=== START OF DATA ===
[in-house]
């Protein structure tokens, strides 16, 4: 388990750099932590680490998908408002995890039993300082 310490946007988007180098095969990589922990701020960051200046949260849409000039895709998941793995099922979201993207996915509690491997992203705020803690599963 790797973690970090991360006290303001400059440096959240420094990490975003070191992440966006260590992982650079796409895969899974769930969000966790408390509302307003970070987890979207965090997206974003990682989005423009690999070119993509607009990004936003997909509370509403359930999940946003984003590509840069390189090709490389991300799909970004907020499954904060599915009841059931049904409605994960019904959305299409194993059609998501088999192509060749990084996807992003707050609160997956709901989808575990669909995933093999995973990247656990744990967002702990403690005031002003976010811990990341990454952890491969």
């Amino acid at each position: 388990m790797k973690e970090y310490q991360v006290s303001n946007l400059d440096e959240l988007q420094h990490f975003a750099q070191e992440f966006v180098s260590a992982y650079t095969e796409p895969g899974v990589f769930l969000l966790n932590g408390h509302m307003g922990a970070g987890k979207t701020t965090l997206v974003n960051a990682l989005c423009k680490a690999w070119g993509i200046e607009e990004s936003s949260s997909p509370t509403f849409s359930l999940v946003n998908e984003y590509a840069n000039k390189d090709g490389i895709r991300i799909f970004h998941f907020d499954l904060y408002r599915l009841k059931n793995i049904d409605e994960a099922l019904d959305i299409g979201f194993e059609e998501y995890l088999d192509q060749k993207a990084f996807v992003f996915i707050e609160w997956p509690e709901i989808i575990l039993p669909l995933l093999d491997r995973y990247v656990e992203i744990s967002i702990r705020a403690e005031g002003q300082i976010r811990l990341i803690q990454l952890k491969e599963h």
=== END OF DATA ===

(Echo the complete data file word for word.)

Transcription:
[in-house]
């Protein structure tokens, strides 16, 4: 388990750099932590680490998908408002995890039993300082 310490946007988007180098095969990589922990701020960051200046949260849409000039895709998941793995099922979201993207996915509690491997992203705020803690599963 790797973690970090991360006290303001400059440096959240420094990490975003070191992440966006260590992982650079796409895969899974769930969000966790408390509302307003970070987890979207965090997206974003990682989005423009690999070119993509607009990004936003997909509370509403359930999940946003984003590509840069390189090709490389991300799909970004907020499954904060599915009841059931049904409605994960019904959305299409194993059609998501088999192509060749990084996807992003707050609160997956709901989808575990669909995933093999995973990247656990744990967002702990403690005031002003976010811990990341990454952890491969």
């Amino acid at each position: 388990m790797k973690e970090y310490q991360v006290s303001n946007l400059d440096e959240l988007q420094h990490f975003a750099q070191e992440f966006v180098s260590a992982y650079t095969e796409p895969g899974v990589f769930l969000l966790n932590g408390h509302m307003g922990a970070g987890k979207t701020t965090l997206v974003n960051a990682l989005c423009k680490a690999w070119g993509i200046e607009e990004s936003s949260s997909p509370t509403f849409s359930l999940v946003n998908e984003y590509a840069n000039k390189d090709g490389i895709r991300i799909f970004h998941f907020d499954l904060y408002r599915l009841k059931n793995i049904d409605e994960a099922l019904d959305i299409g979201f194993e059609e998501y995890l088999d192509q060749k993207a990084f996807v992003f996915i707050e609160w997956p509690e709901i989808i575990l039993p669909l995933l093999d491997r995973y990247v656990e992203i744990s967002i702990r705020a403690e005031g002003q300082i976010r811990l990341i803690q990454l952890k491969e599963h």